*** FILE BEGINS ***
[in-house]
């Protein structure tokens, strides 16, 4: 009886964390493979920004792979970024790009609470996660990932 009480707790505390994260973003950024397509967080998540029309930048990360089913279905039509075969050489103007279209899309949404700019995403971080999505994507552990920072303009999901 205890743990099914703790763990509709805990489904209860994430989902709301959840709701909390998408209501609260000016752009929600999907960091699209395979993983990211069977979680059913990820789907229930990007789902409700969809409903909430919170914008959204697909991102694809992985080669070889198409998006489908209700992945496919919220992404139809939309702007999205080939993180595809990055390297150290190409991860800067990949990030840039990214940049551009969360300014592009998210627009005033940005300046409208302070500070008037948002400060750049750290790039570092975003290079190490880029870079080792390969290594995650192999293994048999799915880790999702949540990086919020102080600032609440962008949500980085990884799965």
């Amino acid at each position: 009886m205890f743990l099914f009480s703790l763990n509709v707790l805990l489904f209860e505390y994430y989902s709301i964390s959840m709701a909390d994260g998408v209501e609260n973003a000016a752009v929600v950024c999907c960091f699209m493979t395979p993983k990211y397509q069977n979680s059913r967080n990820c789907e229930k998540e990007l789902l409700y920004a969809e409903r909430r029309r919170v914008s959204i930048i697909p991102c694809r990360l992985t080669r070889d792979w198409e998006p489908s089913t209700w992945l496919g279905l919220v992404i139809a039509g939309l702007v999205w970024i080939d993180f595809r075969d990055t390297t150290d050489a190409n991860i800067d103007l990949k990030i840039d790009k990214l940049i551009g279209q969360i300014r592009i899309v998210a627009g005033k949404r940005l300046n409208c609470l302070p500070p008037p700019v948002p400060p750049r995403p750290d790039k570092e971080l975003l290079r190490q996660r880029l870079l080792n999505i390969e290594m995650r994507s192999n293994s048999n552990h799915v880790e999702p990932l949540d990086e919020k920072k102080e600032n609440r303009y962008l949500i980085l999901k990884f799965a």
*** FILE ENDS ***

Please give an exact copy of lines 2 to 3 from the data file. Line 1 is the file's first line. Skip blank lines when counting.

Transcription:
């Protein structure tokens, strides 16, 4: 009886964390493979920004792979970024790009609470996660990932 009480707790505390994260973003950024397509967080998540029309930048990360089913279905039509075969050489103007279209899309949404700019995403971080999505994507552990920072303009999901 205890743990099914703790763990509709805990489904209860994430989902709301959840709701909390998408209501609260000016752009929600999907960091699209395979993983990211069977979680059913990820789907229930990007789902409700969809409903909430919170914008959204697909991102694809992985080669070889198409998006489908209700992945496919919220992404139809939309702007999205080939993180595809990055390297150290190409991860800067990949990030840039990214940049551009969360300014592009998210627009005033940005300046409208302070500070008037948002400060750049750290790039570092975003290079190490880029870079080792390969290594995650192999293994048999799915880790999702949540990086919020102080600032609440962008949500980085990884799965």
């Amino acid at each position: 009886m205890f743990l099914f009480s703790l763990n509709v707790l805990l489904f209860e505390y994430y989902s709301i964390s959840m709701a909390d994260g998408v209501e609260n973003a000016a752009v929600v950024c999907c960091f699209m493979t395979p993983k990211y397509q069977n979680s059913r967080n990820c789907e229930k998540e990007l789902l409700y920004a969809e409903r909430r029309r919170v914008s959204i930048i697909p991102c694809r990360l992985t080669r070889d792979w198409e998006p489908s089913t209700w992945l496919g279905l919220v992404i139809a039509g939309l702007v999205w970024i080939d993180f595809r075969d990055t390297t150290d050489a190409n991860i800067d103007l990949k990030i840039d790009k990214l940049i551009g279209q969360i300014r592009i899309v998210a627009g005033k949404r940005l300046n409208c609470l302070p500070p008037p700019v948002p400060p750049r995403p750290d790039k570092e971080l975003l290079r190490q996660r880029l870079l080792n999505i390969e290594m995650r994507s192999n293994s048999n552990h799915v880790e999702p990932l949540d990086e919020k920072k102080e600032n609440r303009y962008l949500i980085l999901k990884f799965a």